Democratic officials called for a boycott of certain companies supporting an organization pushing for voter ID laws today– among them Walmart and Coca-Cola– of which at least one has responded. Five hours after the boycott rallying call came, Coca-Cola issued a statement that it would withdraw support of that organization, the American Legislative Exchange Council, but not specifically because of the voter ID law support: Coca-Cola, the statement read, did not customarily support political efforts that had nothing to do with the corporation itself, and the news that ALEC had now developed an agenda independent of anything related to Coca-Cola disqualified it from the corporation’s support.
According to the Washington Examiner, the call to boycott came from “Democratic officials,” including Rep. James Clyburn, who told the paper that Democrats had “staffed up” to fight the laws. The group Color of Change also began a petition today, asking the corporation to stop funding ALEC. The Examiner has Coke’s statement on the matter, which comes hours after the call for them to stop:
In caving into the economic threat by liberals against a pro-voter ID law group, Coke issue this statement Wednesday afternoon: “The Coca-Cola Company has elected to discontinue its membership with the American Legislative Exchange Council (ALEC). Our involvement with ALEC was focused on efforts to oppose discriminatory food and beverage taxes, not on issues that have no direct bearing on our business. We have a long-standing policy of only taking positions on issues that impact our Company and industry.”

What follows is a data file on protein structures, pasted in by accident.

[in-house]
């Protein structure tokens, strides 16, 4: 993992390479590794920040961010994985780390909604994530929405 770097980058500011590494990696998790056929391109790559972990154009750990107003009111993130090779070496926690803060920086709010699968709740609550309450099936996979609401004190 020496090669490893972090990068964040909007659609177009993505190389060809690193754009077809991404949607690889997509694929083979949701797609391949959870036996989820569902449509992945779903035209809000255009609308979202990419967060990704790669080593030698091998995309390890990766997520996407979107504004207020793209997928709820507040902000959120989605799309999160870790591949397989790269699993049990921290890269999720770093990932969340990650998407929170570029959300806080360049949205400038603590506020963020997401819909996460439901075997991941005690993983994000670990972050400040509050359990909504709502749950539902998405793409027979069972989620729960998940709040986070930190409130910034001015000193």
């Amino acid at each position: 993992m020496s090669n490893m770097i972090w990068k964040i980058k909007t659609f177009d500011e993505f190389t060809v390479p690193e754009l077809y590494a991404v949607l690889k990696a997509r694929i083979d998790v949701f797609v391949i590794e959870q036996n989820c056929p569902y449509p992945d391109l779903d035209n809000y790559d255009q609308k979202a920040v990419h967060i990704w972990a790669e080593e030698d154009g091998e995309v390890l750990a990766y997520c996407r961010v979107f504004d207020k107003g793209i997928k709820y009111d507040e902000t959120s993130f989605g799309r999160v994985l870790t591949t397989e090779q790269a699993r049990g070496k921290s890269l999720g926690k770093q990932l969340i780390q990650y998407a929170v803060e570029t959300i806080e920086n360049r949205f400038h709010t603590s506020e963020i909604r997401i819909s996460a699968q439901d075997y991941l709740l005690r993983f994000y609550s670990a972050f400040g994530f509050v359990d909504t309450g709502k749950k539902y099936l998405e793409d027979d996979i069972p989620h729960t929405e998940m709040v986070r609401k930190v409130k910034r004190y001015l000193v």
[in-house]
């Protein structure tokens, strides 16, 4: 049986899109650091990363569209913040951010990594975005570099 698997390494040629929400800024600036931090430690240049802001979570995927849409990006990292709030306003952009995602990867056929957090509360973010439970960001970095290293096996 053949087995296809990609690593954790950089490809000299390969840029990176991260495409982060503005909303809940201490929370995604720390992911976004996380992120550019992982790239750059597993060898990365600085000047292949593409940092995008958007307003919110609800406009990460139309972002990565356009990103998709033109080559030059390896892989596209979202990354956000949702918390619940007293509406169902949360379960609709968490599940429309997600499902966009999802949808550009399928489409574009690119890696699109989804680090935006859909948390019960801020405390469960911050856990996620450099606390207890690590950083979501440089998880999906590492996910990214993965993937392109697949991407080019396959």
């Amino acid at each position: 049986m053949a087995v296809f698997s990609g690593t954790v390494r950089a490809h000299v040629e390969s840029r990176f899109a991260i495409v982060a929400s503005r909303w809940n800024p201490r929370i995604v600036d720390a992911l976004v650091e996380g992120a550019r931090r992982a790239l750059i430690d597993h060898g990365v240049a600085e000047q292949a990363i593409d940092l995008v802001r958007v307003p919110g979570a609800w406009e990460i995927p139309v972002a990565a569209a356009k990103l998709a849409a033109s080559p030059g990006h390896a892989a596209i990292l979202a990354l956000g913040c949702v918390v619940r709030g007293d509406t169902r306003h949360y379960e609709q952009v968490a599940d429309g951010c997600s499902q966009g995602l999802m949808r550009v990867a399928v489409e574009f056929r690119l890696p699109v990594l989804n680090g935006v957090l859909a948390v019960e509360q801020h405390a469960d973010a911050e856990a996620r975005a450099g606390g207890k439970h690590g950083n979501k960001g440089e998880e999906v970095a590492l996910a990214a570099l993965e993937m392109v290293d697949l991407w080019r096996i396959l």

Walmart, on their part, stood by ALEC.
The Examiner is calling this a victory for Democrats, however, by calling this a “cave.” On the left, ThinkProgress is giving progressives credit for “compelling” Coke to let the organization go, as well. Meanwhile, the Drudge Report is calling the boycott calls a “blacklist.” And as far as they can accuse some of the left of threatening boycotts over the situation, there is no doubt that attempt was made. Coca-Cola’s statement, however, doesn’t exactly read like “caving in,” as if they changed their minds on the organization because some progressives were upset. Instead, they clearly say that their support of ALEC– and of other organizations like it– is contingent upon their work being relevant to the interests of the corporation. Voter ID laws have nothing to do with Coca-Cola, so they decided to withdraw. The difference may seem subtle, but any lack of recognition of outside pressure or disclosure of an opinion related to voter ID laws puts a serious dent in the argument that Coke is “caving in,” or that progressives have anything to celebrate other than bringing to Coke’s attention something they would have eventually discovered and acted upon on their own anyway.
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